Willson (1902-1984) was a flute and piccolo player. He graduated from what is now known as Juilliard and was the flute soloist with John Philip Sousa’s band from 1921-23 as well as a member of the New York Philharmonic. Before his debut on Broadway with “The Music Man,” he had a successful career as a conductor and composer in film and radio. “The Music Man” opened in December, 1957 and was an instant hit, winning the Tony for Best Musical. The original cast album held the #1 spot on the Billboard charts for twelve weeks in 1958. It didn’t realize The Beatles had ever stooped to covering a showtune, but they did once and it was Till There Was You from The Music Man.
I have been assuming that you are familiar with the plot, but in case you are a total musical theatre newbie I will give you a brief run-down. Professor Harold Hill (who is not a professor and is not named Harold Hill) comes to River City, Iowa, to pull his latest con game – selling boys’ band instruments and uniforms. (Here, in order to accommodate more children, the band has gone co-ed, which softens the punch of Hill’s pitch in Trouble.) Since he can’t play a note of music, let alone teach anyone else to, he advocates the revolutionary “Think System” in which the children will learn the Minuet in G through a sort of artistic osmosis. This allows time for the uniforms to be delivered before Hill collects the cash and skips town. Another part of his scheme is to keep the local music teacher, in this case a spinster named Marian Paroo, “off balance” so she won’t catch on to his con. Will Hill escape with the cash before the townspeople can tar and feather him? That’s the suspense that keeps you in your seat for the run of this show.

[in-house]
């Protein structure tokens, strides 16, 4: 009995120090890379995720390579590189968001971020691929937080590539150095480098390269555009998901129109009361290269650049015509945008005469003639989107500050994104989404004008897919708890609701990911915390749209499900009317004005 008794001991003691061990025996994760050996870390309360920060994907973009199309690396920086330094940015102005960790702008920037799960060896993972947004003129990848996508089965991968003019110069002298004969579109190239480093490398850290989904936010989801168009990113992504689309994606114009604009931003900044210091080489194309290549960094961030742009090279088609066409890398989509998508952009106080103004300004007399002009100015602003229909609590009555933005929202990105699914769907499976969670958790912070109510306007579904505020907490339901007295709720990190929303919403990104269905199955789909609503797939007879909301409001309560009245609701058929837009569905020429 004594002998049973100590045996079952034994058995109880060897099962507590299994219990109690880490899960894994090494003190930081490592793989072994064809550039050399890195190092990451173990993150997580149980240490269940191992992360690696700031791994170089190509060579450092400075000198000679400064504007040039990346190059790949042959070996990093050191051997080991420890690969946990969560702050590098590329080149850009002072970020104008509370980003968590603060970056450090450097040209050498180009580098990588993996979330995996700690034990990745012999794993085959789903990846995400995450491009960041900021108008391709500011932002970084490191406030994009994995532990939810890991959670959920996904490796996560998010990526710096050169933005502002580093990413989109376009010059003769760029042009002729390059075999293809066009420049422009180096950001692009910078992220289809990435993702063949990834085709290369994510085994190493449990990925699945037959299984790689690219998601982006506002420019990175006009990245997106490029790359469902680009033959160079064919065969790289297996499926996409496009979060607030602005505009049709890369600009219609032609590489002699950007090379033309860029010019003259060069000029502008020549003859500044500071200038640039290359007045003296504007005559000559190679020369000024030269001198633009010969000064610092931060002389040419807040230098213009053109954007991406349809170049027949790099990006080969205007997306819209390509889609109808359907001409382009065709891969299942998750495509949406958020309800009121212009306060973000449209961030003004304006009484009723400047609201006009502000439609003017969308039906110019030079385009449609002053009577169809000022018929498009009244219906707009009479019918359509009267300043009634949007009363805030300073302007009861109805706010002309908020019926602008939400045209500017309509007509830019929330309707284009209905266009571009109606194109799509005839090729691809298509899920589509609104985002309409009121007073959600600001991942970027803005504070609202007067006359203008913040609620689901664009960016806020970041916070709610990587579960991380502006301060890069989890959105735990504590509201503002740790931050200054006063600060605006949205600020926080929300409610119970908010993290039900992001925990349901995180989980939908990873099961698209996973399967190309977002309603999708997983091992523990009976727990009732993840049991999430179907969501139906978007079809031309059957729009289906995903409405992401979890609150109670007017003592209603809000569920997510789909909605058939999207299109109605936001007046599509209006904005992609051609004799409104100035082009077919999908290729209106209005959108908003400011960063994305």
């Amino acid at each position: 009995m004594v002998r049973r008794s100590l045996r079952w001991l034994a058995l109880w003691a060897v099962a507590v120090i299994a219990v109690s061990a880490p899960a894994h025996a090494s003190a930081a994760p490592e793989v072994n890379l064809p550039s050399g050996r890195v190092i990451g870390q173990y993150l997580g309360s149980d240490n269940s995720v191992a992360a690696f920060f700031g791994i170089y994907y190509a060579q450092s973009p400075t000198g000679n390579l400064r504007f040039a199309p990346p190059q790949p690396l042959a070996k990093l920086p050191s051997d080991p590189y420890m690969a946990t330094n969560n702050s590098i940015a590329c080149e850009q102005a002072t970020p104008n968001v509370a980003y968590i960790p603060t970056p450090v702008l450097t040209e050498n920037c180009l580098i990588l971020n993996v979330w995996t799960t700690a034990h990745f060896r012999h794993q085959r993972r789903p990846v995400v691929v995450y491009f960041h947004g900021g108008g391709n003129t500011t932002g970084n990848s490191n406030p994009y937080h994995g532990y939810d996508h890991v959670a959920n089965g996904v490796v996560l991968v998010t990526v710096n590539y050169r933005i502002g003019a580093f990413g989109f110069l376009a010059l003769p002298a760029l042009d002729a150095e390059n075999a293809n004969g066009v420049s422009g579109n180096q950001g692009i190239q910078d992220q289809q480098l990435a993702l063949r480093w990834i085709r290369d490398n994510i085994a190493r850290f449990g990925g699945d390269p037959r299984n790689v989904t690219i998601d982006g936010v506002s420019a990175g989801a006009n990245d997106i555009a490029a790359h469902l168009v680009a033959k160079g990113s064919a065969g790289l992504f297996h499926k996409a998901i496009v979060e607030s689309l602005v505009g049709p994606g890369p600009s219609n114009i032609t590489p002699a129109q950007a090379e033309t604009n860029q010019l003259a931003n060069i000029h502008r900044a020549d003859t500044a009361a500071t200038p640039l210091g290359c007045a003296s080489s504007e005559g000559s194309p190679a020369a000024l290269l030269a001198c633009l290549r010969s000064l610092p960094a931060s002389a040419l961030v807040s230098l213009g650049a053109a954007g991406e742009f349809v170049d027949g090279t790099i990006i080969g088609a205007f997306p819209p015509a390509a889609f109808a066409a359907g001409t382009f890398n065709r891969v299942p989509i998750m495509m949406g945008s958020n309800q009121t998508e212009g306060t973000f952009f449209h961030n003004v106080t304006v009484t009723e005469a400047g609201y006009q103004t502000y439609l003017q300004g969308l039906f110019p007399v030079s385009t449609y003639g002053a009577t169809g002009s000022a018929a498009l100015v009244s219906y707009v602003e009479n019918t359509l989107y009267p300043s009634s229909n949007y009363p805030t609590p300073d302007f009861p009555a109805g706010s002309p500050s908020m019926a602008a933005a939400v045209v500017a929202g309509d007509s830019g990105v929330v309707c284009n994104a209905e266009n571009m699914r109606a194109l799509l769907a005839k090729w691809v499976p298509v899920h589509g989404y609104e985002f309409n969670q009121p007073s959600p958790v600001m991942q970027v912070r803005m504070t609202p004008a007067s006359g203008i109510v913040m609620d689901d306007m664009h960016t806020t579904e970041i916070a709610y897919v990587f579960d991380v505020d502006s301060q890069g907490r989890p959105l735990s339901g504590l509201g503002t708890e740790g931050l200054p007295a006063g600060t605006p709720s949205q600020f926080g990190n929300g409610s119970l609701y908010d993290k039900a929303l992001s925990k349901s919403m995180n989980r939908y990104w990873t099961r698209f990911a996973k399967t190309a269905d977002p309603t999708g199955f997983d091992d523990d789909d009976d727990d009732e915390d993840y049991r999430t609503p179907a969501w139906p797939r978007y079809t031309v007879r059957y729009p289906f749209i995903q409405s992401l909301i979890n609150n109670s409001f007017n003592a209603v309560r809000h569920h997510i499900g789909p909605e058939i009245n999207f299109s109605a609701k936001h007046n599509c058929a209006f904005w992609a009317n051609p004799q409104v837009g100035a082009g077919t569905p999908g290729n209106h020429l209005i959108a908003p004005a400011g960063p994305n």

Middleton is a natural to play Harold Hill with his game-show-host good looks and bass voice. I wonder if he talks that way in real life? It would be alarming to hear someone ask you to pass the ketchup with such orotund articulacy. But I digress. Here he is in fine form, whether conjuring up those 76 trombones or threatening to drop a bag full of marbles all over the floor of the Madison Memorial Library.
He is well matched with Karla Shook (whose sister Kelly L. Shook also appears in this show so we will once again refer to the Shooks by their first names) who is at her warm and winning best here. Karla can exude a very touching aura of maternal love, and here she makes it absolutely clear that Marian falls for Harold Hill the minute he is able to help her little brother Winthrop open up and enjoy life for the first time since the death of their father two years previously. Karla is in fine voice, as she has been all season.